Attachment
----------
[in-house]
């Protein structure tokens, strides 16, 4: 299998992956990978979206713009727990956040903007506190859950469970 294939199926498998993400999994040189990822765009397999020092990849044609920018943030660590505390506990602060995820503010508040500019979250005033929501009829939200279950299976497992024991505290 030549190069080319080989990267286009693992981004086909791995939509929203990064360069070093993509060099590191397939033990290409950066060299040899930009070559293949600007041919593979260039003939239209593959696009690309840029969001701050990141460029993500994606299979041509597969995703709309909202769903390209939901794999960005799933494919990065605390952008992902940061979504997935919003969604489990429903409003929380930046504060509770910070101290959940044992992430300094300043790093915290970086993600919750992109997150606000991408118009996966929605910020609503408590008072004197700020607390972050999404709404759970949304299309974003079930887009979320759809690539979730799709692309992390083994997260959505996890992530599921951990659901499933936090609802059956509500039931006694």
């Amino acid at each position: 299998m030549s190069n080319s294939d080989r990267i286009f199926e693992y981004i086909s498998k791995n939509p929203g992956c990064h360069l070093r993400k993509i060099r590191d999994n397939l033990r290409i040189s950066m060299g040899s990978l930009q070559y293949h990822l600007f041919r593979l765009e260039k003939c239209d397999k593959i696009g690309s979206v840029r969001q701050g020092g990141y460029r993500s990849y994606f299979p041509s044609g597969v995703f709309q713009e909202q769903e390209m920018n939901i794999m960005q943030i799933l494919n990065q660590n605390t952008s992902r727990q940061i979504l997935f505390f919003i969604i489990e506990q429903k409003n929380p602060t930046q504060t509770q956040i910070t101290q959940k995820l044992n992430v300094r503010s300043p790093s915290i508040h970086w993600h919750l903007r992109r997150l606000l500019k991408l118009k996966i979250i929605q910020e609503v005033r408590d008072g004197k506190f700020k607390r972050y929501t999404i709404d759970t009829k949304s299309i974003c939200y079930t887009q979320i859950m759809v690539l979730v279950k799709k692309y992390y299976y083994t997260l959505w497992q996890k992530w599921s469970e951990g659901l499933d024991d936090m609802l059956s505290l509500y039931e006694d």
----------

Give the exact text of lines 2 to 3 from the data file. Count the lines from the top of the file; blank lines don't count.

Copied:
């Protein structure tokens, strides 16, 4: 299998992956990978979206713009727990956040903007506190859950469970 294939199926498998993400999994040189990822765009397999020092990849044609920018943030660590505390506990602060995820503010508040500019979250005033929501009829939200279950299976497992024991505290 030549190069080319080989990267286009693992981004086909791995939509929203990064360069070093993509060099590191397939033990290409950066060299040899930009070559293949600007041919593979260039003939239209593959696009690309840029969001701050990141460029993500994606299979041509597969995703709309909202769903390209939901794999960005799933494919990065605390952008992902940061979504997935919003969604489990429903409003929380930046504060509770910070101290959940044992992430300094300043790093915290970086993600919750992109997150606000991408118009996966929605910020609503408590008072004197700020607390972050999404709404759970949304299309974003079930887009979320759809690539979730799709692309992390083994997260959505996890992530599921951990659901499933936090609802059956509500039931006694």
């Amino acid at each position: 299998m030549s190069n080319s294939d080989r990267i286009f199926e693992y981004i086909s498998k791995n939509p929203g992956c990064h360069l070093r993400k993509i060099r590191d999994n397939l033990r290409i040189s950066m060299g040899s990978l930009q070559y293949h990822l600007f041919r593979l765009e260039k003939c239209d397999k593959i696009g690309s979206v840029r969001q701050g020092g990141y460029r993500s990849y994606f299979p041509s044609g597969v995703f709309q713009e909202q769903e390209m920018n939901i794999m960005q943030i799933l494919n990065q660590n605390t952008s992902r727990q940061i979504l997935f505390f919003i969604i489990e506990q429903k409003n929380p602060t930046q504060t509770q956040i910070t101290q959940k995820l044992n992430v300094r503010s300043p790093s915290i508040h970086w993600h919750l903007r992109r997150l606000l500019k991408l118009k996966i979250i929605q910020e609503v005033r408590d008072g004197k506190f700020k607390r972050y929501t999404i709404d759970t009829k949304s299309i974003c939200y079930t887009q979320i859950m759809v690539l979730v279950k799709k692309y992390y299976y083994t997260l959505w497992q996890k992530w599921s469970e951990g659901l499933d024991d936090m609802l059956s505290l509500y039931e006694d």